He made his remarks in response to a question about whether he had any regrets with respect to the Government’s response to Covid-19. Uppermost in his mind must have been the sad reality that a high proportion of deaths in Ireland (and indeed right around the world) have taken place in care homes. Living in these places makes it intrinsically difficult to physically distance oneself. Protecting the service personnel attached to them is also a major challenge. Living with any concentration of people categorised as “vulnerable” to the disease is a disaster waiting to happen.
And so, the Taoiseach rightly reflected on a future where we might have to rethink the wisdom of such settings and the wisdom of public investment in them.
He speculated that we may have to think about elder care along the lines of disability care where it has in fact been official Government policy since 2011 to end congregated settings for persons with disabilities. That is, of course, still a work in progress. But at least the official ambition since 2011 has been to facilitate community living for all people with disabilities – regardless of age or severity of disability. More than this, the UN Convention on the Rights of Persons with Disabilities, which Ireland has ratified, recognises institutionalised facilities as a violation of human rights.
Despite popular misconceptions, there is nothing natural or inevitable about institutionalisation as a policy choice for older people. A number of countries have begun to move decisively in favour of community living options for older people. At its last summit on age policy (2015), the White House recommended that “long-term care” for the elderly should primarily entail reinvestment in the community to enable community living as a realistic option. Israel has a law on the books since 1988 to provide older people with a legislative right to supports to continue living in their own community. And the Australian Royal Commission on aged care quality has recently called for submissions on alternatives to institutions – a sure sign the policy landscape is shifting. Swedish experience shows that community living for older people is not without its own share of problems in implementation. But, overall, these problems are preferable to congregating older people in institutionalised settings with obvious vulnerabilities to pandemics.
Unlike the disability context, the “naturalness” of institutions for older people has yet to be fully deconstructed. One of the main arguments for them has to do with cost and effectiveness. However, given the massive amounts of money invested directly and indirectly (tax breaks, capital grants, subsidies), it is not at all clear that such sites are cost-effective.
Comparative experience shows that community healthcare costs can be kept within manageable bounds if the underlying health condition does not deteriorate (as it tends to do in congregated settings). It may well be that new flanking policy measures are needed to make community living work – like the relaxation of labour laws to enable flexible working hours to be able to care for a parent as well as more substantive family supports. This will undoubtedly mean expanding pension rights for carers which has in fact been demanded by the UN treaty body responsible for gender equality (the Convention on the Elimination of all Forms of Discrimination Against Women).
The Taoiseach’s remarks have significant European resonance. One of the Taoiseach’s colleagues – Mairead McGuinness MEP – was central to efforts in 2013 to change the underlying principles of the EU Structural and Investment Funds (ESIF) to ensure that EU taxpayer money would be spent avoiding institutionalisation and developing community living options. She deserves immense credit for this.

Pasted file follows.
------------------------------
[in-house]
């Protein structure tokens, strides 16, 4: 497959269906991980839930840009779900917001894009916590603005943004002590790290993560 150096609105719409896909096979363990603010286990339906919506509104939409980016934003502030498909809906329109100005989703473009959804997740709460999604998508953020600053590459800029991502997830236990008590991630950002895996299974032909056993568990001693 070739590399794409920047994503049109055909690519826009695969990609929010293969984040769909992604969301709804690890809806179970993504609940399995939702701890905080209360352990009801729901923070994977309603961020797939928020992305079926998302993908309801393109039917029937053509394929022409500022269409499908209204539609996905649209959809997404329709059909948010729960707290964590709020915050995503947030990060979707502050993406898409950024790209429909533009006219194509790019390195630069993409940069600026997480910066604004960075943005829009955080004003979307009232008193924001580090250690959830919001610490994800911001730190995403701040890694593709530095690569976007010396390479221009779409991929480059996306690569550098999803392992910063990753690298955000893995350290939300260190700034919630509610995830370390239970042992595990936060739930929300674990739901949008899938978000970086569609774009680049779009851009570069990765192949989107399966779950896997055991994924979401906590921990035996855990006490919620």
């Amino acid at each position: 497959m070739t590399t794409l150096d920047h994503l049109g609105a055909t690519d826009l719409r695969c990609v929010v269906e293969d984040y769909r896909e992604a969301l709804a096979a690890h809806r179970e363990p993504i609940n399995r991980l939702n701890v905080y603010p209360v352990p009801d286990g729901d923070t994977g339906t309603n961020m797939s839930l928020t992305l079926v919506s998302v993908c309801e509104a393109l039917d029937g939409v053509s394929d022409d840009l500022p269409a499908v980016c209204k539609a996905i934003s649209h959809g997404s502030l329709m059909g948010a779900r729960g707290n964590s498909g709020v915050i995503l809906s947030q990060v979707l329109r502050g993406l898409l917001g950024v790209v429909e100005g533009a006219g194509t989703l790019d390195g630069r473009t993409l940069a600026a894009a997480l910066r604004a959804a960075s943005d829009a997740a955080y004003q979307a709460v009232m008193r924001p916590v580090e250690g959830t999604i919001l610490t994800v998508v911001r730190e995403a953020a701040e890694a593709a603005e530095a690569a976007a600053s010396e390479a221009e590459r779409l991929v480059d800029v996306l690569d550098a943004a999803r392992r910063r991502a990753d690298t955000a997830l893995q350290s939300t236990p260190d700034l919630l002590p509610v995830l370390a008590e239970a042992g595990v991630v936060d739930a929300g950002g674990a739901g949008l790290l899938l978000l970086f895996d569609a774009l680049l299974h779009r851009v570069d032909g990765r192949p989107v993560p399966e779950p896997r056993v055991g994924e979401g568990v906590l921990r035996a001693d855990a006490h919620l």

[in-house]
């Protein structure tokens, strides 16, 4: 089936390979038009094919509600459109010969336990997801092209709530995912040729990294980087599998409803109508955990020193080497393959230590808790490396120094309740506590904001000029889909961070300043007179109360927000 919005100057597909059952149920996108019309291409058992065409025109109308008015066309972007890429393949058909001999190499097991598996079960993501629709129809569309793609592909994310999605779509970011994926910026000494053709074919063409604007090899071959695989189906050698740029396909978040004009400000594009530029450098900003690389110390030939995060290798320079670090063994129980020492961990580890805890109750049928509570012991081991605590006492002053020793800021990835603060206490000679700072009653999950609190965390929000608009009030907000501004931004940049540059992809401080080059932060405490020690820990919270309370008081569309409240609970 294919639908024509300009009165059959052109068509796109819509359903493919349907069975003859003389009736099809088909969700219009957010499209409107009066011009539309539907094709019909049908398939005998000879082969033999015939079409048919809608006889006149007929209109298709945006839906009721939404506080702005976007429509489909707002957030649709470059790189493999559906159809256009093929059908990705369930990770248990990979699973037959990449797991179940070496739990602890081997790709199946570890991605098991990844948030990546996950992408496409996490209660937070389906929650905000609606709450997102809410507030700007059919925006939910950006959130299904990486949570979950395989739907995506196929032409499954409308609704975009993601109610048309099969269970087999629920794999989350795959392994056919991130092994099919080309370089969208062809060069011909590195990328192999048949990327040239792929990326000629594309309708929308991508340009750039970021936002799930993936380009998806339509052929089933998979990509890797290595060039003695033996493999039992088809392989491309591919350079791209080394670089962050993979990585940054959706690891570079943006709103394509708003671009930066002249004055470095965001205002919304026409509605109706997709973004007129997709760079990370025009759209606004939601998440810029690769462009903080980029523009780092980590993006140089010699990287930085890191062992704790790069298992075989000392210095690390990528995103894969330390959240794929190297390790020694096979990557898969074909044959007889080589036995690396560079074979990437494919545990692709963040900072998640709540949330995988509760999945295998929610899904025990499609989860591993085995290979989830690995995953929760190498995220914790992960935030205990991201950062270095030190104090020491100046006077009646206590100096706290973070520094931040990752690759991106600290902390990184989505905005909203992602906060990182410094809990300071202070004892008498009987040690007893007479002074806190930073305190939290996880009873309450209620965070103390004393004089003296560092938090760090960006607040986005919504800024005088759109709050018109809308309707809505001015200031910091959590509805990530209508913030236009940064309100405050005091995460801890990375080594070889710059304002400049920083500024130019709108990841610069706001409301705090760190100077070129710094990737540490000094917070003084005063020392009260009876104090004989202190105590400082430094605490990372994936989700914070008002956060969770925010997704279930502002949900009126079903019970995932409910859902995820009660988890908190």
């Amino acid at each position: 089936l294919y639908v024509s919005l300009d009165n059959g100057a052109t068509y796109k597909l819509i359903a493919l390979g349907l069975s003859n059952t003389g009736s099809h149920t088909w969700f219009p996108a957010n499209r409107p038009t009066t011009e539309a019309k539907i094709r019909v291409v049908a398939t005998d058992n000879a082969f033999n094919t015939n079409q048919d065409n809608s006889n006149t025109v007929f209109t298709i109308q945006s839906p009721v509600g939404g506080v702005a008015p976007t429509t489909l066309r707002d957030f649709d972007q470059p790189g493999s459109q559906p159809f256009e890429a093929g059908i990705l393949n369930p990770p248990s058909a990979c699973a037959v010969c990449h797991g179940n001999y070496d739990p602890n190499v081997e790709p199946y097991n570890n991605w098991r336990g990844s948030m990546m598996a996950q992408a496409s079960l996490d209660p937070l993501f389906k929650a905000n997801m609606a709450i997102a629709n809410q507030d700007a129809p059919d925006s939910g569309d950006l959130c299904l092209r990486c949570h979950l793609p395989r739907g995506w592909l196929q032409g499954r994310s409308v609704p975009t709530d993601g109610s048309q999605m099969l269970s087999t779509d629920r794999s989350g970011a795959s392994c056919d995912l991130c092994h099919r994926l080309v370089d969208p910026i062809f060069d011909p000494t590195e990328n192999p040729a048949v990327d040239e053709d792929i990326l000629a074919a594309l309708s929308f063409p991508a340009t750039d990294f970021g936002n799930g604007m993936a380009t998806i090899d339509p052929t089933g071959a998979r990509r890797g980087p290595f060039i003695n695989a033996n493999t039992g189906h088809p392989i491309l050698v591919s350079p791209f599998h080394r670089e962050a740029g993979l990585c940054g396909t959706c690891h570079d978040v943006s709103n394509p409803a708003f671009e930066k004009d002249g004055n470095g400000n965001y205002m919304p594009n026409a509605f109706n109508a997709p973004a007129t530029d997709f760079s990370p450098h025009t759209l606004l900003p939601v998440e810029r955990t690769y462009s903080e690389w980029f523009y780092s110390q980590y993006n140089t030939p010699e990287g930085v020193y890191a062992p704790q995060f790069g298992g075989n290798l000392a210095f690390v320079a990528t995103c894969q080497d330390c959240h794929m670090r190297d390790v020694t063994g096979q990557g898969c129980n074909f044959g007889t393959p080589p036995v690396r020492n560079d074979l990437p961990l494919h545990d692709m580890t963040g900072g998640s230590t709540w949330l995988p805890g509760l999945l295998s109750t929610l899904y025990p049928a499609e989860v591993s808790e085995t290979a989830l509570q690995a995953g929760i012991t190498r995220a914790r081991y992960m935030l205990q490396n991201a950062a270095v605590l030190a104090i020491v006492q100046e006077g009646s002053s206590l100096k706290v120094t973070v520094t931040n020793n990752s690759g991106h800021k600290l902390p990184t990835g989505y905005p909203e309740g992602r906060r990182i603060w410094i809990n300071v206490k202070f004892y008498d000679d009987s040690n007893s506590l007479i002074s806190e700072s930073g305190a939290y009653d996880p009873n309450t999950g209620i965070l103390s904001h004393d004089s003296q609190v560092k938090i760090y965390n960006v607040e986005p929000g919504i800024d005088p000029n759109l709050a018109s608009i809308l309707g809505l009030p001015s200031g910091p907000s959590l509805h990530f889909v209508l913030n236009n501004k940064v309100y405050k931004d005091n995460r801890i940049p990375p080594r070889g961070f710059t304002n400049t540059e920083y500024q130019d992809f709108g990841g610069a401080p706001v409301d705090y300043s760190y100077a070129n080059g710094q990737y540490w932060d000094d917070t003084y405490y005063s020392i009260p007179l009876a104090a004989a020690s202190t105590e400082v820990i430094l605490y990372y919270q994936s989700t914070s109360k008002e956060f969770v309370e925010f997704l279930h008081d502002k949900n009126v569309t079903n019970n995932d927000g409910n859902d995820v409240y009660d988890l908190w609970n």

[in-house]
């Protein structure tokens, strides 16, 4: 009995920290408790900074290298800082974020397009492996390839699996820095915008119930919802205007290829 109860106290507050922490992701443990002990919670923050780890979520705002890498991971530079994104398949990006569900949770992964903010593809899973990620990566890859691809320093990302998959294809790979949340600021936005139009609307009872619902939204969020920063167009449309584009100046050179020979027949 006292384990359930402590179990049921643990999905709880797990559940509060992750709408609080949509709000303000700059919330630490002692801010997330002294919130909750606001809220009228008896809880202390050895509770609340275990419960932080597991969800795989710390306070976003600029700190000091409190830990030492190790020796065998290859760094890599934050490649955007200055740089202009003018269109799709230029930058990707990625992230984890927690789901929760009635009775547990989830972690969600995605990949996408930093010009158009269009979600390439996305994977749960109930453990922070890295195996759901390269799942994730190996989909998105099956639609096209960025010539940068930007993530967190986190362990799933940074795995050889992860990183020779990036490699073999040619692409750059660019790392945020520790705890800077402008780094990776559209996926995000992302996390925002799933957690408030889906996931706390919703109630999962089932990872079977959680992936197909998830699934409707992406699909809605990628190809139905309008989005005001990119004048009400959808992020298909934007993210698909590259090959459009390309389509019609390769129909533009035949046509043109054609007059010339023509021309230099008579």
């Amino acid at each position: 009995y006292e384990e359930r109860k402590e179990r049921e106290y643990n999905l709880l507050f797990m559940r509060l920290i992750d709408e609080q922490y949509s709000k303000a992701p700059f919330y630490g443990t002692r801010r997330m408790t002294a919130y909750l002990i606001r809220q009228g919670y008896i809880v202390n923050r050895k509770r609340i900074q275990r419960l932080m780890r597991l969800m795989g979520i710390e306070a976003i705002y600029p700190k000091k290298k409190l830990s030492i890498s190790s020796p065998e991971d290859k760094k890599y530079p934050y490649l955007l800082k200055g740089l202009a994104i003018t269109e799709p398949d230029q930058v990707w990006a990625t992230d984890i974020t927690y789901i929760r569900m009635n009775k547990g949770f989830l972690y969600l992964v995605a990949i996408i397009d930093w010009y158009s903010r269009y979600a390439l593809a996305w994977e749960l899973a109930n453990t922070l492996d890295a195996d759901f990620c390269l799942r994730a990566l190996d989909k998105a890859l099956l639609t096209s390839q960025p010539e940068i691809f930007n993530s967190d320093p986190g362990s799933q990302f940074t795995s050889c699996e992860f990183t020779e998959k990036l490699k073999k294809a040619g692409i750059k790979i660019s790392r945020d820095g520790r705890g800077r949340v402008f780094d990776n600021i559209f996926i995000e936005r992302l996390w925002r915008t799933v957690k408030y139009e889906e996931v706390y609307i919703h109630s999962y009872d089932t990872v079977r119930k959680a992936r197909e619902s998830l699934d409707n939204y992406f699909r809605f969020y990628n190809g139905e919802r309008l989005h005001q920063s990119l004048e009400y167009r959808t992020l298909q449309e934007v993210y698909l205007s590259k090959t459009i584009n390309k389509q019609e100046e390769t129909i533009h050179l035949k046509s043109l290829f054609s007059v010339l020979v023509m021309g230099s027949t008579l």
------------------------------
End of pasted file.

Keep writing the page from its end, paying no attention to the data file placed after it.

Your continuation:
Correct and efficient
Popularly understood to apply just to people with disabilities, these new ESIF provisions actually apply to all – including older people. True, there have been setbacks. True, some countries are not going as fast as others. True, some abuse of the rules persists and has to be confronted by litigation if necessary. But the intent – using EU taxpayer money positively to create entirely new possibilities for our citizens – is both morally correct and economically efficient.
The European Commission is now relaxing the rules on funding for social infrastructure and ESIF expenditure across Europe to enable member states respond and recover sustainably. The World Bank announced it is prepared to deploy up to $160 billion (€146 billion) over 15 months in Covid-19 response funding. The European Investment Bank has pledged €5.2 billion for a global response outside the EU. There has never been a better opportunity to make sure that the money goes where it is truly needed: developing services and protecting rights by moving people out of residential facilities into safe, supportive communities immediately.
Consistent with the Taoiseach’s sentiments, and anticipating a new government, Ireland could certainly play a more proactive role in ensuring that ESIF funds play their part in developing community living options for all, including older people. Ireland also hopes to gain a seat on the UN Security Council. We would also encourage Ireland to take a leadership role and help set standards by championing the right to community living for older people in the much-anticipated UN treaty on the rights of older persons. A sustainable recovery requires no less.
Gerard Quinn holds the Wallenberg chair of law at the University of Lund and is a research professor at the University of Leeds. Ann Campbell is co-executive director of Validity, an international NGO seeking to advance the autonomy and deinstitutionalisation rights of people with intellectual and psychosocial disabilities
Varadkar suggests that ‘maybe nursing homes are not the right approach and we need to enable people to live at home for longer.’ These comments are a response to the impact the virus is having particularly in larger residential settings.
Click on the picture to watch the clip.